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Does anyone have any ideas of what type of clothing a man can wear so that it's quick and easy to get it on and off? He needs help with everything but is not in nappies yet.
Maybe what he wears around the house should be easier than what he wears when I take him out. I don't think he'd be happy wearing just a dressing gown.

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The velcro to close a shirt down the back is great, unless the patient can't take the seam. My bro is a quadriplegic. Having a hard seam down his back would be brutal for him. Everything he leans against and sits on, has to be smooth. No back pockets, no hoods, no buttons, zippers, no double layers that may bunch when he reclines. I love the velcro ideas though.
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T shirts with long or short sleeves work well if the patient can get the garment over his head unaided. otherwise as suggested above replace buttons and zippers with velcro. This can also be done with dress pants. for everyday quick acess. For everyday use elastic waisted sweat pants are the answer.
For those who are severely impaired and need to be dressed any type of shirt can be cut down the back and replaced with velcro.
A light weight shawl can be wrapped round the back or front and are very comforting.
A wrap aound towel with a velcro fastener at the waist provides privacy which is very important for most elderly men but provides easy acess for bath room visits especially for men who must stand up to be able to urinate. Very much depends on the severely of the impairment of the individual and his percieved need to keep up appearances
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Sweatpants or long sport pants. If he spends a lot of time sitting, then I would stay away from anything with pockets on the seat - any seam can contribute to pressure sores. Sweatshirts are easy enough and warm, but a little thick to get a jacket over. Again, if he spends a lot of time in a wheelchair, if you layer shirts, the undershirt can get bunched, causing a place with some pressure. For doctor appointments, a button up the front shirt always works well for us. Not to thick so that blood pressure can't be taken over the sleeve, and the doctor can unbutton the front to get to his chest.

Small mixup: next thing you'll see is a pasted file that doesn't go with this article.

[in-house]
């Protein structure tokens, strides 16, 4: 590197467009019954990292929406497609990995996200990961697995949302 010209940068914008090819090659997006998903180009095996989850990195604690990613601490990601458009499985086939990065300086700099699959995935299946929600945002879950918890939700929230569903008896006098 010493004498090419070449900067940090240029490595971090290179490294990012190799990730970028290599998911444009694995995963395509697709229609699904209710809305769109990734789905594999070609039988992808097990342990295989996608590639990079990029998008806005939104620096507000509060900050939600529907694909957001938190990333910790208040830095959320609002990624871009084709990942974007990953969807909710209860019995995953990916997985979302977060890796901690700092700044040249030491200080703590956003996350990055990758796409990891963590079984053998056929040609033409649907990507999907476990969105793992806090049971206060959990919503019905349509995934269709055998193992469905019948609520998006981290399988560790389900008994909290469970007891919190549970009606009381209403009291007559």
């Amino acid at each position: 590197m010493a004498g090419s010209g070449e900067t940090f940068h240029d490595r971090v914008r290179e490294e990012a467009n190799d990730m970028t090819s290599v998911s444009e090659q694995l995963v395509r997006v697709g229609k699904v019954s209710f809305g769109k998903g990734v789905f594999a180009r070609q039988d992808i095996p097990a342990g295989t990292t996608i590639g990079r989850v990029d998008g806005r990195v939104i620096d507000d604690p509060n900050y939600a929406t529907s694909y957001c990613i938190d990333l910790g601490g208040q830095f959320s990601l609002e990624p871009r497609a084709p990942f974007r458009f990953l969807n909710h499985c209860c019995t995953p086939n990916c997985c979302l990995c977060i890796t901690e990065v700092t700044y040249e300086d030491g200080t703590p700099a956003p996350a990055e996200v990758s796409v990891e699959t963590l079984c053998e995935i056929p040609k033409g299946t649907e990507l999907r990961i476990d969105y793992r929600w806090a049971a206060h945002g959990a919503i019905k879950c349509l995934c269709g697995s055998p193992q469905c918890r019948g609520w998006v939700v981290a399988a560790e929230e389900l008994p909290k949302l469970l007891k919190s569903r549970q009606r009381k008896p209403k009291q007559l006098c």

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Or a moo moo.
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T-shirts & Elastic sweat pants.

No buttons, no zippers, no belts, no buckles.
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Also, you can always modify a sweatshirt by cutting it down the front and adding larger buttons or snaps to make them easy to get on and off. There are adaptive clothing suppliers on the web. Good luck!
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Depends on what's wrong with them, but my father has a colostomy right where is belt line is. We found overalls work best for him. They are a bit more expensive, but the come in different colors and doesn't interfere with his colostomy bag.
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also sweat pants and jogging pants that have zippers on the bottom of legs. No need to take off shoes. Pants slip right off.
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There is a company called Buck & Buck that specializes in adaptive clothing. They have a website.
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we got my Father some really soft sleep pants and he loved them!!! We always teased him that that was what the college kids wear... He had a wonderful sence of humor....
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I agree with everybody. Sweat pants and sweat shirts for fast easy changing. No buttons or zippers for them to contend with. Makes life easy for them as well as yourself. (I care for my 87 yr old father who has dementia)
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Walmart has a nice selection of sweatpants and matching jackets and coordinating tops. Reasonably priced. My husband loves them. They are easy to get on and off and have some room in the seat and thigh areas....not binding. They are warm in the winter too so they can be worn to the store or to doctor's appointments. I get the short sleeved tops so it is easier to have one's blood pressure taken. Easy to wash and dry too. Hope this helps.
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Pull-up pants with elastic waist -- sweatpants or cotton knit. My husband liked knit golf shirts --easier to get over the head than t-shirts. He had trouble with buttons, and if he'd needed the ease of a shirt that fully opened I would put velcro under the buttons.
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There are also microfiber pull on pants similar to sweats but they zip and unzip around the knee area so they can turn into long pants or shorts as needed.
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May I suggest sweats? For everyday wear, casual, you can get matching pants and pullovers. For outside wear to doctors, theaters, shopping centers, may I suggest no-belt pull-ups like Haband slacks and a no-button shirt or a zip shirt.
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Drawstring loose leg sweatpants, perhaps one size larger than normal and button down shirts work best with my 6'5" wheelchair-bound father.
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